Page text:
Tasty Tuesday

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It’s almost Fall again! Get ready for football, family and fun! Try out this delicious recipe for a healthy side!

 

Maple Glazed Sweet Potatoes

5 medium sweet potatoes
1/4 cup brown sugar, firmly packed
1/4 cup pure maple syrup
1/4 cup apple cider
salt and pepper, to taste

Peel sweet potatoes and cut into 2″ slices; place in crockpot. Whisk together brown sugar, maple syrup, cider, salt and pepper. Pour over potatoes. Cover; cook on low 7-9 hours.



Wellness Wednesday

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Surviving breast cancer with a sense of humor: One mom’s story

Stupid Cancer by:
Michelle Maffei
As hard as the fight must be to beat breast cancer, one mother has chosen to “be a survivor, not a victim,” for herself and her family — all while keeping the sense of humor she is well known for. Read the story of Stephani J., a courageous mother, sister and wife who discovered that life does not stop once you are diagnosed with breast cancer.

Putting it in Perspective

Stephanie J. from Costa Mesa, California is a dedicated worker, a good friend, a sister, a wife, and a mother. Hearing the news on May 30, 2008 that her tests came back positive for breast cancer left her mind reeling about the journey that lay ahead. But, “I refuse to let this cancer define who I am. It is something that is happening to me, that’s all,” reassures Stephanie. And, to support her position, she even sported a shirt that read, “Stupid Cancer,” flavored with her silly humor and her refusal to let Breast Cancer bring her down.

History Repeating Itself

Two years prior, Stephanie had experienced a breast infection, but after a round of antibiotics, a mammogram, and an ultrasound which came back negative, the infection was given the all clear. All was well until a second breast infection appeared in the same area about two months prior to her diagnosis, which brought on the same round of treatment and tests, this time accompanied with a fine needle biopsy. With an inconclusive result and the infection seemingly healed, Stephanie was given a follow-up ultrasound. Five “nodules” were identified as suspicious, two of which a core needle biopsy was performed.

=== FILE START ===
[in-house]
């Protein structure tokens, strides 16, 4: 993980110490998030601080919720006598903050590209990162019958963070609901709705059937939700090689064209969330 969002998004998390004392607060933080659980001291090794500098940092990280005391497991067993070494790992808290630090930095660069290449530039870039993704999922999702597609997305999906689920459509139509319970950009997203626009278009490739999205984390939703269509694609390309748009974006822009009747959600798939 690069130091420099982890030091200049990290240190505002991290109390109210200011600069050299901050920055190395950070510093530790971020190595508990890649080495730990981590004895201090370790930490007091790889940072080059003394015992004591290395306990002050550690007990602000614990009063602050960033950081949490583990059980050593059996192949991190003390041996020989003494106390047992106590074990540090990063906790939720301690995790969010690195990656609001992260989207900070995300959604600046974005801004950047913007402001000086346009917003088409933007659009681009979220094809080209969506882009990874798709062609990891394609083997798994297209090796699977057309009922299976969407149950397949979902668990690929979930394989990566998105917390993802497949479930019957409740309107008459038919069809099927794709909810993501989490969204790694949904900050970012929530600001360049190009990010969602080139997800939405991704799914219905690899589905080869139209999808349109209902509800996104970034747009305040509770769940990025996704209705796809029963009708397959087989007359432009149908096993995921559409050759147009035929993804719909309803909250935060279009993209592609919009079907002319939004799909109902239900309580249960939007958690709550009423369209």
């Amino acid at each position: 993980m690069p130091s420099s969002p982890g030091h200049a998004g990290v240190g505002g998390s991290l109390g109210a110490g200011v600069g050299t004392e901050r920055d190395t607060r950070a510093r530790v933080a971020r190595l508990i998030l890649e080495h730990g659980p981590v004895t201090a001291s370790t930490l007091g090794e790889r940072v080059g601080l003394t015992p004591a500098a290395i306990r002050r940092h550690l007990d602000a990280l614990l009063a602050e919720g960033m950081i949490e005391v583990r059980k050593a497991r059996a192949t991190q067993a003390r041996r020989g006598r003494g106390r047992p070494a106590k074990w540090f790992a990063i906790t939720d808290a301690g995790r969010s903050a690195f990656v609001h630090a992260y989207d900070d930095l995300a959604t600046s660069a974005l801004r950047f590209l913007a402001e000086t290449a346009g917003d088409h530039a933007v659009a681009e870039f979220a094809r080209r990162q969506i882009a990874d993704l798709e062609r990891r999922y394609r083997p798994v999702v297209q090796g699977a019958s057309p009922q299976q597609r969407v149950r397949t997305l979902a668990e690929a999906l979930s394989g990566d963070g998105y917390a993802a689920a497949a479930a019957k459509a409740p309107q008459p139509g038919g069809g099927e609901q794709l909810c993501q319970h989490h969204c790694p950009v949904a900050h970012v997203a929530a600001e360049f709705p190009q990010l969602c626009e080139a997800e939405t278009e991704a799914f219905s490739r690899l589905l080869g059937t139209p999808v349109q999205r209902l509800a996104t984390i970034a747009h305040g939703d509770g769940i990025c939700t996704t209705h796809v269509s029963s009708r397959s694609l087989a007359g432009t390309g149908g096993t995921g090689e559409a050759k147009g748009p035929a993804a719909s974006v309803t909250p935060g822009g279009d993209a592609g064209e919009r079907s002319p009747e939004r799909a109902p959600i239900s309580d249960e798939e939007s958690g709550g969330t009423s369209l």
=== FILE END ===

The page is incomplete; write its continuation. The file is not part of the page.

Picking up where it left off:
When both sites came back as Invasive Ductal Carcinoma, Stephanie was scheduled for a bilateral mastectomy in June 2008, in which both breasts were scheduled to be removed. 

Family Focus

“One of the most difficult moments was when I was diagnosed and I was worried about how it was going to affect my three-and-a-half-year-old son. I had a really hard time struggling with the concern.” After speaking with a therapist, Stephanie was reassured that the plans she and her husband were making about post-op treatment were just an extension of his normal routine, which helped subdue some of the stress she was feeling.

“At his age, he doesn’t really comprehend it as much. In some ways it’s a lot better. He puts it in his own perspective, as “Mommy’s sick.” What’s important at this age is to give him every single piece of information he asks for, allow him to process it on his own, and most importantly, not to force him how to deal with it. My job is to be here to help manage it,” says Stephanie.

Laughter is the Best Medicine

To help thank the strong circle of support she had been receiving and to share the positive attitude she is carrying with her pre-surgery, Stephanie used her love of humor to threw herself a “Ta ta to the tat as” party. It was an upbeat affair, adorned with appropriately-shaped cakes and cupcakes and supporting the fight against breast cancer.

Post-Surgery TLC

After a successful surgery, it was determined that she would receive Chemo every three weeks for four and a half to five months, which she began in July. Now approaching the end of her Chemo treatments, she will begin radiation treatment, five days a week for three weeks.

As Stephanie can tell you, Chemo is no walk in the park. But, the loving support from her husband, family, friends, and work, and the sweet gestures from her now four-year-old son help her keep her spirits up and her humor strong.

“He knows I have ups and downs, when Mommy is sick and when Mommy is okay. Asks me, “How can I make you feel better?” and does something sweet.” Although it is rough on Stephanie seeing how her post-surgery and Chemo was rough on him, she acknowledges that, “he’s been handling it pretty well. We’ve been handling it all okay because we’re handling it as a family unit, and it helps that [my son is] younger.”

Work Support

Stephanie returned to work in mid-August 2008, where her circle of support was stronger than ever. Her boss is a cancer survivor, and just two years ago, Stephanie supported her boss through the entire process at that time. “When I was diagnosed, I knew I was in a supportive environment, knew a little bit of what to expect, and had a strong example and a great source of advice to follow,” shares Stephanie.

Family Future

Some people take for granted the decision whether or not to have more biological children, but with Breast Cancer survivors, the decision is made for them. The risk is very high that pregnancy can cause the cancer to return, but the option to expand their family is not a closed case. Stephanie adds, “I was adopted, so we are very open to the option, but for now, we have peace of mind knowing our family will remain a family of three.”